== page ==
by Claude Salhani
Unlike conflicts in the Middle East and parts of Africa that grab the spotlight and make front-page news in the world’s leading media outlets, the armed conflicts that have plagued Sudan since its independence have a hard time getting the world’s attention.
Sudan, a predominately Arab country in northern Africa, is one of the poorest places in the world. Its infrastructure and public services leave much to be desired and the country ranks among the world’s lowest in key domains such as human rights, economy and education.
While the conflict in Sudan is very real and murderous, it at times appears to belong more in an Evelyn Waugh novel.
After gaining its independence from Great Britain and Egypt in 1956, Sudan had decades of civil conflict, with the people voting to allow the south to secede in 2011. This split Sudan, then Africa’s largest country, into two sovereign states: Sudan and South Sudan. Three times the size of France, Sudan claims to have a road network of some 17,000km but only 200km are paved.
The referendum in January 2011 indicated overwhelming support for the south’s independence. South Sudan officially gained independence on July 9, 2011. Sudan and South Sudan have yet to fully implement security and economic agreements signed in September 2012 to normalise relations. The final disposition of the contested Abyei region has also yet to be decided.
The underlying causes of Sudan’s multiple wars are many. There is the religious war between the Christian south and the Muslim north. The north is mostly Arab and Muslim, whereas the south is Christian and Animist. Despite having some of Africa’s largest oil reserves, South Sudan is poorer than Sudan. Second, there are wars between various tribes and militias, such as the Janjaweed, which operates in western Sudan and eastern Chad.
Following South Sudan’s independence, fighting broke out between the government forces and the Sudan People’s Liberation Movement-North, which is active in Southern Kordofan and the Blue Nile (together known as the Two Areas). The clashes resulted in the death of tens of thousands of people and created a refugee crisis, displacing nearly 1.1 million people.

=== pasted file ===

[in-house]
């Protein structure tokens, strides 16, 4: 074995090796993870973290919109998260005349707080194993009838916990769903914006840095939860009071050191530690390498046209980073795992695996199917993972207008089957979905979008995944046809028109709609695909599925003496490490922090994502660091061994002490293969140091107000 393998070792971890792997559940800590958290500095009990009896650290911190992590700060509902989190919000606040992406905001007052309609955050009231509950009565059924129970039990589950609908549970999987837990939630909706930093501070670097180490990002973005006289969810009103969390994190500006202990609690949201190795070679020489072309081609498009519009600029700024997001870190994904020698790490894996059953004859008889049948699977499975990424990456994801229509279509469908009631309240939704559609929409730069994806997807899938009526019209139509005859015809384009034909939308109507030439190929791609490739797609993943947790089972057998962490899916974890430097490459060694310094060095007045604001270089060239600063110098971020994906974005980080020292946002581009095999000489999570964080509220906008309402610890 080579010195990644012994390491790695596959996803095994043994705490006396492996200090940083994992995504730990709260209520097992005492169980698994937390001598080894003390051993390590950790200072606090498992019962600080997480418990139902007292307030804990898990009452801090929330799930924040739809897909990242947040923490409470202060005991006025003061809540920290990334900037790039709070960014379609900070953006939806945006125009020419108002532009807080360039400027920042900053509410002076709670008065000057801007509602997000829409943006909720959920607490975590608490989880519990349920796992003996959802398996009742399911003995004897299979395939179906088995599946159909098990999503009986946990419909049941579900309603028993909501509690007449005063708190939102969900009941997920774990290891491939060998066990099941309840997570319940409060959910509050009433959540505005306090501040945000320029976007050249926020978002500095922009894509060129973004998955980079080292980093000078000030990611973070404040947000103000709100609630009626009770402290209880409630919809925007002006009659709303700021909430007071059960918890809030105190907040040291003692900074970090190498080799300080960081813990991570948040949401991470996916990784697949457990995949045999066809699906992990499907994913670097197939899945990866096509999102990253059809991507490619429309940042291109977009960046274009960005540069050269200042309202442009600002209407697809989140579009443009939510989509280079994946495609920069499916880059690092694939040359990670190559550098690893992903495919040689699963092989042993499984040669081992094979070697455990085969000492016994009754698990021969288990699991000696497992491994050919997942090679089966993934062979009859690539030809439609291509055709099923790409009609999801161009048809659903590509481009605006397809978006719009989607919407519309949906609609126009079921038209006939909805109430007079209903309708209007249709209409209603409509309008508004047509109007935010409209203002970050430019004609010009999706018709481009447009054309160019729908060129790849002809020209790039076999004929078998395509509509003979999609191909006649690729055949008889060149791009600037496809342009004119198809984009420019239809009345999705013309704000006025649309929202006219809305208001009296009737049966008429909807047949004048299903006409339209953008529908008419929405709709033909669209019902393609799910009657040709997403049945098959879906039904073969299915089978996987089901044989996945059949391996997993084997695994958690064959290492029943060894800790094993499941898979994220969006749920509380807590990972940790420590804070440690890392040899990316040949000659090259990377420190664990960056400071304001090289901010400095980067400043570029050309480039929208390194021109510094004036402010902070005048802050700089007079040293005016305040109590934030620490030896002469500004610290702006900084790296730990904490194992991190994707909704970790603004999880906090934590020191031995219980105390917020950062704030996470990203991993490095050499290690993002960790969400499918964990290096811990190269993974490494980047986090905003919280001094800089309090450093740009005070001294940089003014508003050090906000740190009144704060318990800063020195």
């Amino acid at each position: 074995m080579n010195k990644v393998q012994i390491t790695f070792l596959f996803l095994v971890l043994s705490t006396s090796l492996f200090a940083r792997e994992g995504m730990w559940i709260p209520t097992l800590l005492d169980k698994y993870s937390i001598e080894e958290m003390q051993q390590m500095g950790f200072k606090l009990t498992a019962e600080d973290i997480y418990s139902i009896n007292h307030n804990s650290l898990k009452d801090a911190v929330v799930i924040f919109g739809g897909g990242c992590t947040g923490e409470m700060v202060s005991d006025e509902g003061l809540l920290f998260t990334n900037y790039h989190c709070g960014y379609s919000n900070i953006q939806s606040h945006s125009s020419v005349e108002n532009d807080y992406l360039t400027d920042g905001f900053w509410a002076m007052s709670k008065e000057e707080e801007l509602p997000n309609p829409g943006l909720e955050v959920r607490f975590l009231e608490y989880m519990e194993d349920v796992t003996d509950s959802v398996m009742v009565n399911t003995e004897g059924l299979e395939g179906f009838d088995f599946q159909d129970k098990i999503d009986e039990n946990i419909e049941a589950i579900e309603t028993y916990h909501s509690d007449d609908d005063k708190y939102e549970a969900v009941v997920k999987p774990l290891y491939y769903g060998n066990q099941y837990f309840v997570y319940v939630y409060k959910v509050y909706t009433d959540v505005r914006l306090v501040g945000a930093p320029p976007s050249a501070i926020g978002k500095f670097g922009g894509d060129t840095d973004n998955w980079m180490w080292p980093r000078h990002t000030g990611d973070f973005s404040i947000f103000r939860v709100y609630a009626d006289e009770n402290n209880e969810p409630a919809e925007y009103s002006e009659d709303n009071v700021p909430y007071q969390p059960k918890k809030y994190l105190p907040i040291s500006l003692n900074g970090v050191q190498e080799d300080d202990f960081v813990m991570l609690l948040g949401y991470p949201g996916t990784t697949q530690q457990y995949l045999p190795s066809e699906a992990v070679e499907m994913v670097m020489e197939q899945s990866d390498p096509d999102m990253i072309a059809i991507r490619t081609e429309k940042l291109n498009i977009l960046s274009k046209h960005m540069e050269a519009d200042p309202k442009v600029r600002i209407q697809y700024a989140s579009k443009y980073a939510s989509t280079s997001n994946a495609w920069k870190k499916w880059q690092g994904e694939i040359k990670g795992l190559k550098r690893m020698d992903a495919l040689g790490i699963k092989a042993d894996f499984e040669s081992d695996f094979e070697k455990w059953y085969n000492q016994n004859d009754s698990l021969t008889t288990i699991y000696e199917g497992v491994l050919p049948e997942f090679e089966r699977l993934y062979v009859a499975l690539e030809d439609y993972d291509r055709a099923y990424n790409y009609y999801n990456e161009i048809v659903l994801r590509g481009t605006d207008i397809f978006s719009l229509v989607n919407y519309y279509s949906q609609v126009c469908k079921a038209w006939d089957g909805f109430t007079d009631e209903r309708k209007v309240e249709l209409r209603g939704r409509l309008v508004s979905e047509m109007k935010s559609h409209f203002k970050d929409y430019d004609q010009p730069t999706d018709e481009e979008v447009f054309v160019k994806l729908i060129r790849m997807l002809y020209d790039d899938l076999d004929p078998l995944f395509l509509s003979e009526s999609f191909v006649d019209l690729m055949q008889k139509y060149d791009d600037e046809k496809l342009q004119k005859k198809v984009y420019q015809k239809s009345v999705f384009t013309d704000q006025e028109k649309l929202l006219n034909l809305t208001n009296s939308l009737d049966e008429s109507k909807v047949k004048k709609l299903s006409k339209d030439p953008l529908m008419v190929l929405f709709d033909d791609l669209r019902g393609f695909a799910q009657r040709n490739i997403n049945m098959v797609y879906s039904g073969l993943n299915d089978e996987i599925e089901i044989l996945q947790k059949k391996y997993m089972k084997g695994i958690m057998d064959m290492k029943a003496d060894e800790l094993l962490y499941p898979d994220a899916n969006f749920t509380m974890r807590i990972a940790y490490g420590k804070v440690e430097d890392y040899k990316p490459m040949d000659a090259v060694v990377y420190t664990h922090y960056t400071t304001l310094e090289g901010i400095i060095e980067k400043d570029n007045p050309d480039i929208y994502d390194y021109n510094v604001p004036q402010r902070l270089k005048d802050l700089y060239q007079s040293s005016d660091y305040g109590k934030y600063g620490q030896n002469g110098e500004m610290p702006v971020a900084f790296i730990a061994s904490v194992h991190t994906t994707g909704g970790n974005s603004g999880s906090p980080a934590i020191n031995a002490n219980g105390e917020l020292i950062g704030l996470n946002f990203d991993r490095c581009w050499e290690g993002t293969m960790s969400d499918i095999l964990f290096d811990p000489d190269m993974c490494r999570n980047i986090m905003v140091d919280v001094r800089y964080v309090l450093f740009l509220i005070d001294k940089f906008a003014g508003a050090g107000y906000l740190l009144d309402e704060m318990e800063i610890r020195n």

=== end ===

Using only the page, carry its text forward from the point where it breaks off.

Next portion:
In 2003, Janjaweed went on a killing spree in the western Sudanese region of Darfur, displacing nearly 2 million people and claiming thousands of more lives. While fighting between government and opposition forces has largely subsided in both regions, civilians are threatened by low-level violence, including inter-tribal conflicts and crime, which is largely a result of the weak rule of law.
For all intents and purposes, Sudan is a failed state incapable of providing security for its citizens. Efforts to quell the violence by the United Nations and the African Union have not succeeded. Peacekeeping forces from the United Nations and the African Union have been dispatched to Darfur.
Already weighed down by massive social and economic problems, including the provision of housing for millions of refugees from its own country, Sudan is further troubled by an influx of refugees from neighbouring countries, primarily Ethiopia, Eritrea, Chad, Central African Republic and South Sudan. Armed conflict, poor transportation and the inability of the central government to offer any tangible solutions to the country’s problems have contributed to Sudan’s dire condition.
In the past, Khartoum was accused of aiding and abetting terrorism. Former al-Qaeda leader Osama bin Laden sought refuge in Sudan until, under international pressure, he fled to Afghanistan.
While bin Laden may have been forced out of the country, a state of anarchy persists in Sudan, making it an ideal haven for terrorists.
The US Department of State has warned US citizens not to travel to Sudan:
“US citizens should avoid all travel to the Darfur region, Blue Nile and Southern Kordofan states and consider carefully before planning travel to other areas of Sudan due to the risks of terrorism, armed conflict and violent crime,” reads the agency’s travel warning.
“The US embassy’s ability to provide services outside of Khartoum is extremely limited. Terrorist groups are active in Sudan and have stated their intent to harm Westerners and Western interests through suicide operations, bombings, shootings and kidnappings. Violent crime targeting Westerners, including kidnappings, armed robberies, home invasions and carjackings occur everywhere in Sudan but are particularly prevalent in the Darfur region.”
“Despite numerous ceasefires declared by the government of Sudan and opposition forces, tensions in the Darfur region… remain high and violence continues. In addition to risking injury or death, US citizens who go to these areas without the permission of the Sudanese government may be detained by security forces,” the travel warning stated.
These embassy warnings may well be the only media coverage that the tragic story in Sudan receives. There is no end in sight for the country, its conflicts and its many problems.